Food culture Interchange in the Relations Between Korea and Japan Including the Cho Sun Communication Facilities -2. The trade goods and receptions for Japanese envoies in the relationship between Korea and Japan at the middle period of the Cho Sun era
Kim, Sang-Bo ; Chang, Chul-Soo ;
Journal of the Korean Society of Food Culture, volume 13, issue 4, 1998, Pages 363~381
Food goods traded between Korea and Japan during the middle period of the Cho Sun era included Insam (Jinseng), rice, beans, honey, perilla oil, starch, adlay, walnuts, pine nuts, jujubes, hazelnuts, and dired chestnuts as exports ; and pepper as imports. The number of Japanese envoies that visited regularly was one thousand five hundred people a year. The receptions that were held for them during the middle period equaled those of the first term of the Cho Sun era, but these receptions were only held in Pu-san. The expense of daily meals was broken down into 8 grades ranging from \129,300 to 2133. The daily meals included Jo-ban (breakfast), Jo-seok-ban (breakfast and dinner), and Ju-jeom-shim (lunch) for the Japanese who visited regularly. During the course of a year, the total amount spent on daily meals was put at a billion won. The banquet style meals included Ha-seon-da-rye (a welcome tea party), Ha-seon-yeon (a welcome banquet), No-cha-yeon (a banquet that was held on the street), and Ye-dan-da-rye (a drink banquet that was held when silk was offered as a gift). It also included Byeol-yeon (a banquet out of the dordinary), Sang-seon-yeon (a farewell banquet), and Myong-il-yeon (a banquet that was held on a national holiday). The banquet style meals were composed of Ceon-tack (to set a table for dinner), Sang-hwa (a flower that was put on the food), Kwan-hwa (to offer a flower when a banquet was held), Ju-9-jan (the ninth wine glass), Dae-seon (meat), music, and Jung-bae-rye (a banquet that was held again after a banquet). The Cho Sun government held banquets forty five times for the Japanese, the food expense for the banquets was put at two hundred and thirty million won.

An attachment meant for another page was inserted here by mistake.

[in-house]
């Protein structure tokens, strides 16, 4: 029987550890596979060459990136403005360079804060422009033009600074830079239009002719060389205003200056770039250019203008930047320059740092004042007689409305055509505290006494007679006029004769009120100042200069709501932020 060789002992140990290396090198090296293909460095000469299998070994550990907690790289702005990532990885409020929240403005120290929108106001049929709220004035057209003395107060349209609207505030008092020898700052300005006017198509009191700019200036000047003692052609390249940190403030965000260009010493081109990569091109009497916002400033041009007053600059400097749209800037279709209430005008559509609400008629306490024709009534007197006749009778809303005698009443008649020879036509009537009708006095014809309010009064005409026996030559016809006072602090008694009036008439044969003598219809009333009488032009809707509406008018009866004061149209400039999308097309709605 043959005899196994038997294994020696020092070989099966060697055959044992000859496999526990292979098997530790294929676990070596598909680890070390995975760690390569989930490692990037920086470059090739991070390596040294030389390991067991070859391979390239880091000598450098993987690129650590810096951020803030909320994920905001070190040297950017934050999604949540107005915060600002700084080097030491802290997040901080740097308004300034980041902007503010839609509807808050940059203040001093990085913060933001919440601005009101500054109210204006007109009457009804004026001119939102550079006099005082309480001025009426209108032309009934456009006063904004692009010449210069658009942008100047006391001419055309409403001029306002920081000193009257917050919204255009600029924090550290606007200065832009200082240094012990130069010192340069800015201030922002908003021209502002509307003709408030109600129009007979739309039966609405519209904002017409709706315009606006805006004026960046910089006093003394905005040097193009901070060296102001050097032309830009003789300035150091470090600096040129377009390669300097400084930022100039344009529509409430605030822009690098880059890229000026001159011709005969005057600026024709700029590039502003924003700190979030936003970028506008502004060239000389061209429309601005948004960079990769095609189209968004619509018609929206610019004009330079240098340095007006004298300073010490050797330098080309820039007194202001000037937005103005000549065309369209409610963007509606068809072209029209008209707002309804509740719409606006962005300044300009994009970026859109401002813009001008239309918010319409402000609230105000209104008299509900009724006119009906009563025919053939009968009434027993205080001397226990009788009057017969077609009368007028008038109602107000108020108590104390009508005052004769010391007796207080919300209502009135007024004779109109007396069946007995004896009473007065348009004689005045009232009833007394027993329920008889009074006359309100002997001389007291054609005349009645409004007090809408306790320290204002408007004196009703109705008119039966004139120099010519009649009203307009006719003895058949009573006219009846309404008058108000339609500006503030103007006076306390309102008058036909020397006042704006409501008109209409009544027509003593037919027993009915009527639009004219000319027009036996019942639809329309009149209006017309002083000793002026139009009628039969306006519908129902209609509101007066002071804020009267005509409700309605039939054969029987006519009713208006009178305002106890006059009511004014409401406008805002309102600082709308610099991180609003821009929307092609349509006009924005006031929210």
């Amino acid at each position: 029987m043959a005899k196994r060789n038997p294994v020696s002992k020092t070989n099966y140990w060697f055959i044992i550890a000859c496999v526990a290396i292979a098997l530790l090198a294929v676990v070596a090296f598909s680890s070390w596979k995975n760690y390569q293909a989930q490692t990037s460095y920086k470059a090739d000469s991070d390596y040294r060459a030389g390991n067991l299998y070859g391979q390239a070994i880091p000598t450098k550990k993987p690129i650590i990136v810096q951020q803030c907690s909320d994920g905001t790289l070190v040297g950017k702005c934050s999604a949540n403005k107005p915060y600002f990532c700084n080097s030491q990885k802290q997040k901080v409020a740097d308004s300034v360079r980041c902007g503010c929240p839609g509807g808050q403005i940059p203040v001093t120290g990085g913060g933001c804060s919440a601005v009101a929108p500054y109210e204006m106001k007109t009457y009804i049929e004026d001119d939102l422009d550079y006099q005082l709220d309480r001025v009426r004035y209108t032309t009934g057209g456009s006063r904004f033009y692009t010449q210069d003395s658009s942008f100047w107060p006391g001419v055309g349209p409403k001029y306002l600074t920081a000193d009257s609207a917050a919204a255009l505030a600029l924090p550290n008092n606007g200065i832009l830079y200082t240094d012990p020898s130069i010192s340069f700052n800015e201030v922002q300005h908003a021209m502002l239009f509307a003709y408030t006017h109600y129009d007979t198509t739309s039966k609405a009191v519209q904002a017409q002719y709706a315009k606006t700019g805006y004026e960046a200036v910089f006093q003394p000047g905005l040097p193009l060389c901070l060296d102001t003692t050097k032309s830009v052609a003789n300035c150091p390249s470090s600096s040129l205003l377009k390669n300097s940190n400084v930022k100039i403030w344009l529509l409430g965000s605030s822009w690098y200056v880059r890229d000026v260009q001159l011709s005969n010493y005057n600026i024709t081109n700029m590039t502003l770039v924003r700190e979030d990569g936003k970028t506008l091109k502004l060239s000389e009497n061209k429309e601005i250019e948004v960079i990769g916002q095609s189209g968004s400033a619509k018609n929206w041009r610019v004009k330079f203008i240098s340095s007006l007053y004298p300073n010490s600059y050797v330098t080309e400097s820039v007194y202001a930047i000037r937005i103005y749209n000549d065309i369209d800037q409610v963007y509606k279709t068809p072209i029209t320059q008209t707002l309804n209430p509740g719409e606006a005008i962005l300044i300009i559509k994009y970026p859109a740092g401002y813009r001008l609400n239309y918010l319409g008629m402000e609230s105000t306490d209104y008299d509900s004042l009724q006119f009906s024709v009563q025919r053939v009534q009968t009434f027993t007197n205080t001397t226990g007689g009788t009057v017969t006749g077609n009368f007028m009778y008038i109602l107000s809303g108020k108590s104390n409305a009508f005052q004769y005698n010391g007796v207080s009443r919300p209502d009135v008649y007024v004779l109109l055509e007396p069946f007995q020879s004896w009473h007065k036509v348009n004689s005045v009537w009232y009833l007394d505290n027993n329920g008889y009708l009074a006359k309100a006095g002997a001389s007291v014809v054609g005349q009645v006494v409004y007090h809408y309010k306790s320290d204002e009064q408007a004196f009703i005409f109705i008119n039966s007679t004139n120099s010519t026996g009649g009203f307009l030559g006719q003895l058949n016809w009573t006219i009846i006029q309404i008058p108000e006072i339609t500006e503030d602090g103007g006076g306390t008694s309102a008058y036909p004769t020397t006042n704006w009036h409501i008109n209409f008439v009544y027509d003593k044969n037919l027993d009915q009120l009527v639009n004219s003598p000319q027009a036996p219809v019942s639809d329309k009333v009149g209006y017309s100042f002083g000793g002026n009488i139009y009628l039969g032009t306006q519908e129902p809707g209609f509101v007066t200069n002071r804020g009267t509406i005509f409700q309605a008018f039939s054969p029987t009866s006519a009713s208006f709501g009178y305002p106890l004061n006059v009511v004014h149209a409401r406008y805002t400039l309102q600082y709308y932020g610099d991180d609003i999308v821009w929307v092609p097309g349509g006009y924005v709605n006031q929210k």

Effect of Nutrition Education Pogram on Obese Middle Shoot Boys in Taegu
Choi, Bong-Soon ; Lee, In-Sook ; Shin, Han-Sul ;
Journal of the Korean Society of Food Culture, volume 13, issue 4, 1998, Pages 383~391
This study was conducted to find the effect of in-class nutrition education and exercise program for obese adolescent boys in Taegu with the nutrition knowledge test before and after education program and anthropometric measurement. The subjects were consisted of a normal group (NG; n= 13) and an obese group (n=30). The obese group is divided into two groups; obese group A (OG-A; n=12), participated in a ten-week nutrition education only; and obese group B (OG-B; n=28), participated in a ten-week nutrition education and exercise program. The anthropometric data of the three groups were increased after the nutrition education program. However the obesity index(BMI, R hrer, WHR, Skinfold thickness) of OG-B were significantly decreased after the programs. The nutrition intake data were also changed after the nutrition education program. Especially the intake of carbohydrate was significantly decreased in OG-B from
(p<0.05) after the nutrition education program. It was noted that the intake of Ca was significantly decreased in all three groups after the nutrition education program. The mean score of the nutrition knowledge test also significantly increased from
after the nutrition education program. The result strongly suggested that nutrition education program should be successful if the obese adolescents and their parents especially mothers participated in the same class. In summary, nutrition education and exercise programs were effective on reducing obesity of obese adolescents. Nutrition knowledge of obese adolescent was significantly increased after nutrition education program.